Treatment with liraglutide or naltrexone-bupropion in patients with genetic obesity: a real-world study

Mila S. Welling, Cornelis J. de Groot, Mostafa Mohseni, Renate E.H. Meeusen, Mariëtte R. Boon, Mieke M. van Haelst, Erica L.T. van den Akker, Elisabeth F.C. van Rossum*

*Corresponding author for this work

Research output: Contribution to journalArticleAcademicpeer-review

Abstract

Background: 

Rare genetic obesity commonly features early-onset obesity, hyperphagia, and therapy-resistance to lifestyle interventions. Pharmacotherapy is often required to treat hyperphagia and induce weight loss. We describe clinical outcomes of glucagon-like peptide-1 analogue liraglutide or naltrexone-bupropion treatment in adults with molecularly confirmed genetic obesity (MCGO) or highly suspected for genetic obesity without definite diagnosis (HSGO). 

Methods: 

We conducted a real-world cohort study at the Obesity Center CGG at Erasmus University Center, Rotterdam, Netherlands, between March 19, 2019, and August 14, 2023. All patients with MCGO and HSGO who were treated with either liraglutide or naltrexone-bupropion were included. Liraglutide 3 mg and naltrexone-bupropion were administered according to the manufacturer's protocol. Treatment evaluation occurred short-term, after 12 weeks on maximum or highest-tolerated dose, preceded by the 4–5 week dose escalation phase. Differences in anthropometrics, body composition, metabolic markers, self-reported appetite, eating behaviour, and quality of life (QoL) were evaluated. 

Findings: 

Ninety-eight adults were included in the analysis: 23 patients with MCGO and 75 patients with HSGO, with median BMI of 42.0 kg/m2 (IQR 38.7–48.2) and 43.7 kg/m2 (IQR 38.0–48.7), respectively. After liraglutide treatment, median weight at evaluation significantly decreased compared to baseline in both groups: −4.7% (IQR −6.0 to −1.5) in patients with MCGO and −5.2% (IQR −8.1 to −3.5) in patients with HSGO. Additionally, improvements were observed in appetite, fat mass, fasting glucose, and HbA1c in both patients with MCGO and with HSGO. Patients with HSGO also reported significant improvements in several domains of QoL and eating behaviour. In patients with MCGO and HSGO treated with naltrexone-bupropion, mean weight at evaluation significantly differed from baseline: −5.2% ± 5.8 in patients with MCGO and −4.4% ± 4.7 in patients with HSGO. Appetite, fat mass, and waist circumference significantly decreased in both groups. Obesity-related comorbidities improved in significant proportions of patients treated with liraglutide or naltrexone-bupropion.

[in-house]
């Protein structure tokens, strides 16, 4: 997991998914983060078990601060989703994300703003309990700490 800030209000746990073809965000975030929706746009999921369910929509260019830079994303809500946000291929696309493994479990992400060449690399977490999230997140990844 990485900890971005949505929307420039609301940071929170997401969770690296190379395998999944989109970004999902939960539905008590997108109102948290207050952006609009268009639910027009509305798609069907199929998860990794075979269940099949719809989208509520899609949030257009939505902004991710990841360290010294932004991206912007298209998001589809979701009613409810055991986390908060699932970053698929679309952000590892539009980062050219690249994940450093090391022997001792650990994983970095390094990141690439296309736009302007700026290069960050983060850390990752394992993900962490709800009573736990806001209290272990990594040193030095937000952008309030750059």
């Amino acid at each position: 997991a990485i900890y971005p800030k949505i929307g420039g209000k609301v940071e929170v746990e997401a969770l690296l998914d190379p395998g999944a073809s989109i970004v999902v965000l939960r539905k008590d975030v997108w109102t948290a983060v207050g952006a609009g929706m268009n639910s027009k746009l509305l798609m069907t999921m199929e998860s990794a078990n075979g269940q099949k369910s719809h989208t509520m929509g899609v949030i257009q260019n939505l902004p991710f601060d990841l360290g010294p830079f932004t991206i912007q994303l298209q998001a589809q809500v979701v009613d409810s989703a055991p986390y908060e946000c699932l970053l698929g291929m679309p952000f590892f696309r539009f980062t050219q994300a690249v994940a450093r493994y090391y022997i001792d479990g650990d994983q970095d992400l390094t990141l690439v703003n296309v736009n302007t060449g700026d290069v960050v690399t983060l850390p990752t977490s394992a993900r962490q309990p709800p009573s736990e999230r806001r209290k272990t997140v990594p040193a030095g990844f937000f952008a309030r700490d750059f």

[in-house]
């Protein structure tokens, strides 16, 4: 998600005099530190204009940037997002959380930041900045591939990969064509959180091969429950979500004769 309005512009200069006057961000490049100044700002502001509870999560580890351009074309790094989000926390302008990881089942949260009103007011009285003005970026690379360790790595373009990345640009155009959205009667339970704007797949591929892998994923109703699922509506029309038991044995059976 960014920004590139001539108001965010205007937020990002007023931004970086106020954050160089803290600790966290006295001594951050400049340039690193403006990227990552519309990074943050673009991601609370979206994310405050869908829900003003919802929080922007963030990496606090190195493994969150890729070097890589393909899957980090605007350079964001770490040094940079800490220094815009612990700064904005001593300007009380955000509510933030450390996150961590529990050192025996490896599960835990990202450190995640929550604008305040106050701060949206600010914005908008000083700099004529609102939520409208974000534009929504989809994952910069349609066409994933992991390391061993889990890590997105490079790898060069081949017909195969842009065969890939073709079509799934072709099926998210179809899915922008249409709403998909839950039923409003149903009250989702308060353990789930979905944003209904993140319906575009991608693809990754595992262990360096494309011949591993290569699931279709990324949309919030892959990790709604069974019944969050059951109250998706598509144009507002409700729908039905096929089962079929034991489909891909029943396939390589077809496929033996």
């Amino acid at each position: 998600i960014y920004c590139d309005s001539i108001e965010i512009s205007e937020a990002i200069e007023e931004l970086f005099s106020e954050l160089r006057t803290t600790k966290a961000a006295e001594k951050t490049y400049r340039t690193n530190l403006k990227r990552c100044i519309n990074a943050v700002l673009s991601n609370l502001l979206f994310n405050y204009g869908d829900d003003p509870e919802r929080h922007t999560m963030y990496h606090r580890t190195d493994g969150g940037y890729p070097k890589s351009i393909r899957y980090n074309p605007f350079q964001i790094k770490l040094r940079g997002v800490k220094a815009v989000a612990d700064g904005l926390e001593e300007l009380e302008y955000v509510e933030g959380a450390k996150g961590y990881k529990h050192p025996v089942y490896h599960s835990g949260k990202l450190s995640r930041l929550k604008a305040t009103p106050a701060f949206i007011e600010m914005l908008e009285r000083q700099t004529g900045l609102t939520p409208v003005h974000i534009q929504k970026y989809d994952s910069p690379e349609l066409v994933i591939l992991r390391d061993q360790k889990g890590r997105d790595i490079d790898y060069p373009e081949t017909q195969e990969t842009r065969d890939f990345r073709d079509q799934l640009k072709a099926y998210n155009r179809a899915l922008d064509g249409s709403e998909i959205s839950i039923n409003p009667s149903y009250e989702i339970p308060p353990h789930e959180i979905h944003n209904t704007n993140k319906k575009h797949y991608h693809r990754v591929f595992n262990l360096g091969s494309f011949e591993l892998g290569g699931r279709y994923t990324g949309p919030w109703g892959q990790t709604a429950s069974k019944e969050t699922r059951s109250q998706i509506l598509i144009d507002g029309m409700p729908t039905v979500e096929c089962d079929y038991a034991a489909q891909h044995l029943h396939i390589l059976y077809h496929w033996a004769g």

Interpretation: 

In conclusion, our short-term findings show potential of liraglutide and naltrexone-bupropion as treatment options for adults with (a clinical phenotype of) genetic obesity. Funding: MB, EvdA, and EvR are supported by the, a non-profit foundation supporting academic obesity research.

Original languageEnglish
Article number102709
JournalEClinicalMedicine
Volume74
DOIs
Publication statusPublished - Aug 2024

Bibliographical note

Publisher Copyright:
© 2024 The Author(s)

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